The real issue this year will be carrier capacity. The looming change in the hours-of-service rule (effective this July) will reduce capacity in the truckload sector. According to some experts, the change in the “restart” provisions could reduce capacity by as much as 3 to 5 percent.
An improving economy, especially if GDP increases 2.5 percent or more, will result in a “seller’s market” where carriers are able to pass through significant rate increases. The magnitude of these rate increases (5 to 7 percent) will be higher than what most companies have budgeted.
Additional factors will exacerbate the capacity crunch. Carriers won’t invest in expanding their fleets unless there is a satisfactory financial return and they can find a sufficient number of drivers. The chronological age of the driver population, the impact of the CSA initiative and an increasing focus on driver health issues will make it more difficult to recruit and retain drivers. Consequently, carriers will be forced to increase driver compensation to retain their drivers.
Everyone needs to pay close attention to federal legislation, or new rules from the Department of Transportation. Expect the government to push for independent contractors to be classified as employees, a move that would have a significant negative impact on the compensation and benefits structure for transportation companies. When this issue was raised in 2009, the American Trucking Associations estimated there were approximately 600,000 independent contractors in the transportation industry.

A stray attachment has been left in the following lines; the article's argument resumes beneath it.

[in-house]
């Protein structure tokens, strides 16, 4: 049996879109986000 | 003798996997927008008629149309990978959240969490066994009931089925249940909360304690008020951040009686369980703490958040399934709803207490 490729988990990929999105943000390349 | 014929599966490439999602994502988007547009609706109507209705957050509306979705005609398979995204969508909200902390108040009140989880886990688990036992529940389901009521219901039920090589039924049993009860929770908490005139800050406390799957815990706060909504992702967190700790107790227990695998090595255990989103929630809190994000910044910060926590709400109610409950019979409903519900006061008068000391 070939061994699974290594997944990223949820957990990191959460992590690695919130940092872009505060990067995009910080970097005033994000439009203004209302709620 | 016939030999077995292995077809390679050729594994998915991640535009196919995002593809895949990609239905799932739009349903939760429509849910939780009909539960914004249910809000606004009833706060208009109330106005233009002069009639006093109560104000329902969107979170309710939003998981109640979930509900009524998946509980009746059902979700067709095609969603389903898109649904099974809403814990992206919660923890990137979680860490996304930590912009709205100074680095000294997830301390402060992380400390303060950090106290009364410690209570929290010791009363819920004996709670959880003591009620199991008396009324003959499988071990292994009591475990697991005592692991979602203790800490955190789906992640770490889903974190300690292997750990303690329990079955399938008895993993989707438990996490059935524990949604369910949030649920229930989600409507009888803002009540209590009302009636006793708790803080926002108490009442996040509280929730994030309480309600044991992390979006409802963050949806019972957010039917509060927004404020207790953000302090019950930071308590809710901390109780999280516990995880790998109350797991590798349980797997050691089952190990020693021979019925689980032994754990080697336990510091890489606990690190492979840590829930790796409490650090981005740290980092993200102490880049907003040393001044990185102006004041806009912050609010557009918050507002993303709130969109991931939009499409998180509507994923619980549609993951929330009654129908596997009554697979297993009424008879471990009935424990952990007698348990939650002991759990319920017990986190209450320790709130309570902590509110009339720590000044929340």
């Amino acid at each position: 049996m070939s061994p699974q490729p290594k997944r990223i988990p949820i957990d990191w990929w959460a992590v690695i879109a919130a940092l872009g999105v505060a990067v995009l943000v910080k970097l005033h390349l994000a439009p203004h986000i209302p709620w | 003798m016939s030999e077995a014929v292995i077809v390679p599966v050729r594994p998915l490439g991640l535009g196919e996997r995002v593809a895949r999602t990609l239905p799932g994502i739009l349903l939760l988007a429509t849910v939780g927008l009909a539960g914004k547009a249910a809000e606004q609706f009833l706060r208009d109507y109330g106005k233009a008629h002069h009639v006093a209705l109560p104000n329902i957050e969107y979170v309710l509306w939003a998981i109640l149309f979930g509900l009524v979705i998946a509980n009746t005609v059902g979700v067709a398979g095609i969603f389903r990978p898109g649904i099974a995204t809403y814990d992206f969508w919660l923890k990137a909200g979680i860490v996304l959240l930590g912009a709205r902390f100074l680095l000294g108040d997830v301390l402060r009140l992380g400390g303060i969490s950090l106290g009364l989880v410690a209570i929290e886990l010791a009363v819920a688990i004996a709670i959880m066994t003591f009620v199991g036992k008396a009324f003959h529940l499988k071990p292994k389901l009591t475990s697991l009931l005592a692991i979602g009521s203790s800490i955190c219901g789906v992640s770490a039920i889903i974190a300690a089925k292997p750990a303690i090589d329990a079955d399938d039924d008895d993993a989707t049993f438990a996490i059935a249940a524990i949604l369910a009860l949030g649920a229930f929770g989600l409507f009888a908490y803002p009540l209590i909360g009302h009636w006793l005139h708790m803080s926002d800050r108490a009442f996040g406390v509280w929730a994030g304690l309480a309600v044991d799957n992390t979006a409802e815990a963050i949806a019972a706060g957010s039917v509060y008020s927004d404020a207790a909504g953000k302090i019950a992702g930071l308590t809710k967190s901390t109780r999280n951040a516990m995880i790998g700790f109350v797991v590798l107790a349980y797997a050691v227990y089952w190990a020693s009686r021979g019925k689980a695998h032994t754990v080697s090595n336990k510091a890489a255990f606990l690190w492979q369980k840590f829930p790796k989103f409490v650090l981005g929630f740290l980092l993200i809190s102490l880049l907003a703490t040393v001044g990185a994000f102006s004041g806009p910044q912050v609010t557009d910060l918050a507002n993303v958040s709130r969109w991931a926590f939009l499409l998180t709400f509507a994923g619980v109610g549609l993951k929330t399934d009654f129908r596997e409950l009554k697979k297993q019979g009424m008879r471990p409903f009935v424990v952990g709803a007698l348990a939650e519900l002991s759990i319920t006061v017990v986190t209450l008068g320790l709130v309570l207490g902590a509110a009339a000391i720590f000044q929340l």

New rules from the DOT rules affecting electronic onboard recorders or driver health issues also could decrease capacity in the truckload sector, especially among members of the Owner-Operator Independent Drivers Association.
Add it all up and the scenario outlined in the Council of Supply Chain Management’s 2012 State of Logistics Report could become reality: Tight capacity could make it more difficult for shippers to find trucks to move their freight in 2013.